For obedience training, I used a clicker and reward system to teach Mila how to behave appropriately and learn basic commands. Mila is very motivated by food so positive reinforcement worked like a charm. I started training basic commands, like sit, as soon as I brought her home at 8 weeks old. By learning how to sit at such a young age, it was easy to establish myself as her superior using the NILF (Nothing in life is free) mentality. Basically, what I did was make her sit down before I gave her anything she wanted. If she wanted to play, I would make her sit first. I made her sit before I gave her dinner or a toy. Basically, she had to work for anything she wanted, which put me in charge. It set up a foundation of respect and really helped with the rest of obedience training.

The very next command we worked on was coming when called. I wanted to make sure she had a solid recall and would come back to me incase she ever got out of the yard or house. The last thing I wanted was to be chasing my dog all over the neighborhood trying to catch her. We worked on the "Come" command relentlessly, and still practice it often. I will randomly recall her, and when she comes, she gets a treat. Now that she is older and knows what is expected of her, I have phased out food rewards and replaced them with verbal praise.

Mila mastered almost all the basic obedience commands with ease and performs them almost 100% of the time. She never had to go to a puppy obedience school because I took on the responsibility of training her myself, along with socializing her. It definitely helped to establish trust and respect with her from the very beginning.

House Training a Doberman Pinscher

Potty training was a breeze with Mila. She was completely trained in a week. I used a small crate and stuck to a strict schedule with her during this time. I fed her at the same times each day, which made it easy for me to anticipate when she would need to eliminate and supervised her every move. When she would stop playing, eat, wake, and drink, I would scoop her up and take her to the door, ring a bell tied to the doorknob and say, "Go potty", every single time I took her out. She caught on and started whining or ringing the bell to go outside on her own within a week. She would occasionally have a urine accident if I couldn't get to the door in time, but this rarely happened.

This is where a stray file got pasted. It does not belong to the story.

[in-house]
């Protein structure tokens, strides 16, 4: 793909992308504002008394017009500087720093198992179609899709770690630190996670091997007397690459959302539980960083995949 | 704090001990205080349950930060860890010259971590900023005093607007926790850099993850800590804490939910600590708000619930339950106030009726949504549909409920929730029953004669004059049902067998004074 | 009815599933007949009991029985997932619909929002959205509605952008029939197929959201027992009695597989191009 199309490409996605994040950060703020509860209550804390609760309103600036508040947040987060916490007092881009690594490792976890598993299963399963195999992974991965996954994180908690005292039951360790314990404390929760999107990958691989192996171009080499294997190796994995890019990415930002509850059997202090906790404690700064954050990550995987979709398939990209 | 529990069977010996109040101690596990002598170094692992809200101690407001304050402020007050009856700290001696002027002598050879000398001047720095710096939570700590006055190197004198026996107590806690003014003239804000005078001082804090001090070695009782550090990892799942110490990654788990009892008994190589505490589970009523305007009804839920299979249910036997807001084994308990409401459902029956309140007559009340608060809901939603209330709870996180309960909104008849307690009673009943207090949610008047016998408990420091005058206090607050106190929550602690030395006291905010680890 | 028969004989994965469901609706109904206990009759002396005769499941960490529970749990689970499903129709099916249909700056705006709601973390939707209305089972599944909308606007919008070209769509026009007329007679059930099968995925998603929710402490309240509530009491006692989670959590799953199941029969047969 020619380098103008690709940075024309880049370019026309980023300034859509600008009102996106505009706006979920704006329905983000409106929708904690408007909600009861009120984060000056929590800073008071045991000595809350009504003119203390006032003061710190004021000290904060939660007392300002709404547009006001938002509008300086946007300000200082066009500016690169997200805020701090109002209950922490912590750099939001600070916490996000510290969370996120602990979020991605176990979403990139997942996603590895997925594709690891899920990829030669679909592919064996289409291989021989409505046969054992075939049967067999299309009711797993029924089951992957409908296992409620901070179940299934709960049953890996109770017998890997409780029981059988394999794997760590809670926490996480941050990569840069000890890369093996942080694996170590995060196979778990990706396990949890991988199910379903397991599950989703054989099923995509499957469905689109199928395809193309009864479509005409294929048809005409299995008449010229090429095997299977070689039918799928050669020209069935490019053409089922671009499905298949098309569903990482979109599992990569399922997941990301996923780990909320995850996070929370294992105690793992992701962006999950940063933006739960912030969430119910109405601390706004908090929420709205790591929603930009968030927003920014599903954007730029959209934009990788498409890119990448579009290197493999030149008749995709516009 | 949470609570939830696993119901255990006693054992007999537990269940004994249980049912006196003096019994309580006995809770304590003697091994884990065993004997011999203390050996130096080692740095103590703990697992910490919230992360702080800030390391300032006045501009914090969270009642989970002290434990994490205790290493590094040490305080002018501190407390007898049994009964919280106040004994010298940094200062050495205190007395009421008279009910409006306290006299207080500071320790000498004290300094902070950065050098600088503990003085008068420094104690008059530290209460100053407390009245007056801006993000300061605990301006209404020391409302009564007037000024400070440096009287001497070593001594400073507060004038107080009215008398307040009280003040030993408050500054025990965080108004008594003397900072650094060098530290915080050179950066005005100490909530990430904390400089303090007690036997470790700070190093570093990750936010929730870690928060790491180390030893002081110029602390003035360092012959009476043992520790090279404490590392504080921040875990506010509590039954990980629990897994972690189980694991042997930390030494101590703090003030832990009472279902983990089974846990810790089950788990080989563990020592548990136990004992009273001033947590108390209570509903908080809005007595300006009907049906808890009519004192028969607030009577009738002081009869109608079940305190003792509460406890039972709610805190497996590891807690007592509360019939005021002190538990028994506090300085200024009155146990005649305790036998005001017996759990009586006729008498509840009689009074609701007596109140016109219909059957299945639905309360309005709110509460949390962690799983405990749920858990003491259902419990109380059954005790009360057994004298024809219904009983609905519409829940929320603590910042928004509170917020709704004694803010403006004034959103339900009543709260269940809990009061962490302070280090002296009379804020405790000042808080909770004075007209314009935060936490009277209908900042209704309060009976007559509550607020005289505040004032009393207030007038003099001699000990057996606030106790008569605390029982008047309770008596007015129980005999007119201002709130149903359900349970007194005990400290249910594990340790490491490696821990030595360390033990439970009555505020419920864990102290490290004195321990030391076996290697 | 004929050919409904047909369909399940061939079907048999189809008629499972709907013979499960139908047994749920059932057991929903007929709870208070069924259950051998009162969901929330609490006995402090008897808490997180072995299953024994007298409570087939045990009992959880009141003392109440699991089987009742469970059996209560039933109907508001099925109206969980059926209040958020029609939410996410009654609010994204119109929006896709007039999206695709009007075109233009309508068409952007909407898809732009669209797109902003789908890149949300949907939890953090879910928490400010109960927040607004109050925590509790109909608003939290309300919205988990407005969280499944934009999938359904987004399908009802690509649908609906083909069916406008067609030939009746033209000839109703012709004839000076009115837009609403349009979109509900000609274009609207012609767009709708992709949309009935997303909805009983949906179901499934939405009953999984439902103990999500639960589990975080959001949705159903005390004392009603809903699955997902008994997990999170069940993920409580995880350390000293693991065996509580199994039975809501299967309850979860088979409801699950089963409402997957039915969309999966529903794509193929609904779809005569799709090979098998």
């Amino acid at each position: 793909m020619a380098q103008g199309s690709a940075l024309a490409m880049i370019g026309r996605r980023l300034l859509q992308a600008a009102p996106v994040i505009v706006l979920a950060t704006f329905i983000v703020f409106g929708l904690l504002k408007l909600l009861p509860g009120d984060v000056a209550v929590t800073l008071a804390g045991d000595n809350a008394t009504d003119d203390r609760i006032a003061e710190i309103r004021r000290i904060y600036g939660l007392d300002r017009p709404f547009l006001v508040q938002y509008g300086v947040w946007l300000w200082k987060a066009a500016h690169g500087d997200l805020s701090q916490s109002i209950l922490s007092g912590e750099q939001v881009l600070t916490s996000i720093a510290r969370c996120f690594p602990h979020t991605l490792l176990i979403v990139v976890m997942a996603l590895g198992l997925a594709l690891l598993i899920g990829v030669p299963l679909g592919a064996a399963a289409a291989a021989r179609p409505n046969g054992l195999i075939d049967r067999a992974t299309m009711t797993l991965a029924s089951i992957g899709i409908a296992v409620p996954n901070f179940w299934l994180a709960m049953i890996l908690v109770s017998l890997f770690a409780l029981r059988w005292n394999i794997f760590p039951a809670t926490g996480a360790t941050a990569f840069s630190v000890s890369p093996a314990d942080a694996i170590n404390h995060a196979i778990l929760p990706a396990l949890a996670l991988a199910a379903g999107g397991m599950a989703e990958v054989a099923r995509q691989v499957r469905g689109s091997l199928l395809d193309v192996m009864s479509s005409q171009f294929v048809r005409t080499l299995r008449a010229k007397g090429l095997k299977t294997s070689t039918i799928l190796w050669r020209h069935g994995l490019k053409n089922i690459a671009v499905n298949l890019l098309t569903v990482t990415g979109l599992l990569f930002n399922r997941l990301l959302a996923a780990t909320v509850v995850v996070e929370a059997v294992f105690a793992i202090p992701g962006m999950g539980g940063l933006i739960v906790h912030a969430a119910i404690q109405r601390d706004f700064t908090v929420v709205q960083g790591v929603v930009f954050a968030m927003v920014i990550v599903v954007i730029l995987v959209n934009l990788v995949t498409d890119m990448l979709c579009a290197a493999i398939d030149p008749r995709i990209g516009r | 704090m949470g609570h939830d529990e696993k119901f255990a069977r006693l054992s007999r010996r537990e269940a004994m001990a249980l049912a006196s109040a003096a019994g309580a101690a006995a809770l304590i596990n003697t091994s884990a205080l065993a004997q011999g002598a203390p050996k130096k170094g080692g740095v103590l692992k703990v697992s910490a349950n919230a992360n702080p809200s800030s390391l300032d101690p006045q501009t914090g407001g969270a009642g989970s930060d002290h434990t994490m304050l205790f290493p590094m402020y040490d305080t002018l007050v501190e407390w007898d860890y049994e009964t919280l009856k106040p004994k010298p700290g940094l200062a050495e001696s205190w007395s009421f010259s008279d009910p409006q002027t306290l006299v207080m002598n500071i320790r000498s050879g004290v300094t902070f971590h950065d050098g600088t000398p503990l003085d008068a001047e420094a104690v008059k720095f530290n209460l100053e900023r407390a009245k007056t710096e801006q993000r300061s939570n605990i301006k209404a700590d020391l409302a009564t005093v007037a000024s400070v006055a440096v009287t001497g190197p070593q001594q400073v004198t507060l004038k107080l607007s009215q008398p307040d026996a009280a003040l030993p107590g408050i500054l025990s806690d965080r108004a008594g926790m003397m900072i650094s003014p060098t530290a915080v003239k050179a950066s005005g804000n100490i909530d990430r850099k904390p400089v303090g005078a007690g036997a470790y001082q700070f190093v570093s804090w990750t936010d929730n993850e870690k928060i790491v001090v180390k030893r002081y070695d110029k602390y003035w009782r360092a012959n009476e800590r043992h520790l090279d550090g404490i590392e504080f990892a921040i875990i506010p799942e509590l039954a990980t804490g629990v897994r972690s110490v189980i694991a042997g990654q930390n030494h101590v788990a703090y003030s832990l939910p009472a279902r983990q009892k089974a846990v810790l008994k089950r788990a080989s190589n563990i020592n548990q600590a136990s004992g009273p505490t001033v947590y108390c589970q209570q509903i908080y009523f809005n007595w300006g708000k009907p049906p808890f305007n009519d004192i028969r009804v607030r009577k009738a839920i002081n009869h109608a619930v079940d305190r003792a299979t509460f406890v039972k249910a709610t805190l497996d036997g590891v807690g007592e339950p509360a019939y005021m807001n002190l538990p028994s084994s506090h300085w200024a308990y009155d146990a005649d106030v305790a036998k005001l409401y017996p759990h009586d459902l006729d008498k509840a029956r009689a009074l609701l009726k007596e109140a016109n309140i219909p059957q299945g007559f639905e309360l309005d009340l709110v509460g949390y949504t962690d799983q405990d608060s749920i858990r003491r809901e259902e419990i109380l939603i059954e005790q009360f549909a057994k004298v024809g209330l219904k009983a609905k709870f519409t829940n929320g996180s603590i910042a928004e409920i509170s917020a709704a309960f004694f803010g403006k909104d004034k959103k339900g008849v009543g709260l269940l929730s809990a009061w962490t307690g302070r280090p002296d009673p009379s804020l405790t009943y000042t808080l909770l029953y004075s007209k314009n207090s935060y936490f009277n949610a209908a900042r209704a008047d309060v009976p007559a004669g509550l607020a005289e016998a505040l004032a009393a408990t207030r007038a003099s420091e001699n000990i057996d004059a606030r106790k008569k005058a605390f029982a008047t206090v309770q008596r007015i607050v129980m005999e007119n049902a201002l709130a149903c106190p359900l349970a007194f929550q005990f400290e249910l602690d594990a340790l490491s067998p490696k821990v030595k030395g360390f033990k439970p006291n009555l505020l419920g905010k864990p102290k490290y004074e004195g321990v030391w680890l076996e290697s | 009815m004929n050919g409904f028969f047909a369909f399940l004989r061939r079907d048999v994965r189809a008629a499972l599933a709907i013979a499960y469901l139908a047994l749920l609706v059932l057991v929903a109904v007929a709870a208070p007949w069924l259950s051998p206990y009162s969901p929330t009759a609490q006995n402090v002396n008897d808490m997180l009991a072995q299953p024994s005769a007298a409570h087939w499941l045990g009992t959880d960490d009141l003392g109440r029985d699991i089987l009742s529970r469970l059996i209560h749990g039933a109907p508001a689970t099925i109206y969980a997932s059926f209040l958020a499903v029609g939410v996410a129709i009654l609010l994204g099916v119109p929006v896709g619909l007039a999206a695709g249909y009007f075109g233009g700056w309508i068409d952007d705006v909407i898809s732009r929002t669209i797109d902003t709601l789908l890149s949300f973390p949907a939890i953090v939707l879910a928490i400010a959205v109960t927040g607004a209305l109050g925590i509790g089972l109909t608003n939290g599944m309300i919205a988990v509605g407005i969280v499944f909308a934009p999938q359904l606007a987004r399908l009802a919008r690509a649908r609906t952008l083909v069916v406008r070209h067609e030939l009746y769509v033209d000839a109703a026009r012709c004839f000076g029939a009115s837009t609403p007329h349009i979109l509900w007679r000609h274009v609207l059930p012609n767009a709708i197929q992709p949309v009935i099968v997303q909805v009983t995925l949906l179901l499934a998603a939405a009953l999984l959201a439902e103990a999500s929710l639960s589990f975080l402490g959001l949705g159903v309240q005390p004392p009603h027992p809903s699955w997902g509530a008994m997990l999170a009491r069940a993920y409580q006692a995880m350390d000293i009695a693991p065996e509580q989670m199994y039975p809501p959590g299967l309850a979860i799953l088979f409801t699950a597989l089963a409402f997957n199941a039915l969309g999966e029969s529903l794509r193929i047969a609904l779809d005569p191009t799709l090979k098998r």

When I left the house for a few hours, I put Mila in her crate. I petitioned it off when she was a puppy so that she only had enough room to stand and turn around, and therefore had no room to eliminate in the crate. Upon returning home, I immediately got her out of the crate and took her to the yard to potty. I carried her so that she didn't have a chance to potty on the way outside. During her potty training period, I made sure I never allowed her the opportunity to potty in the house. By doing this I made it clear that her designated area to relieve herself was only outdoors. This system seemed to work very effectively for both of us.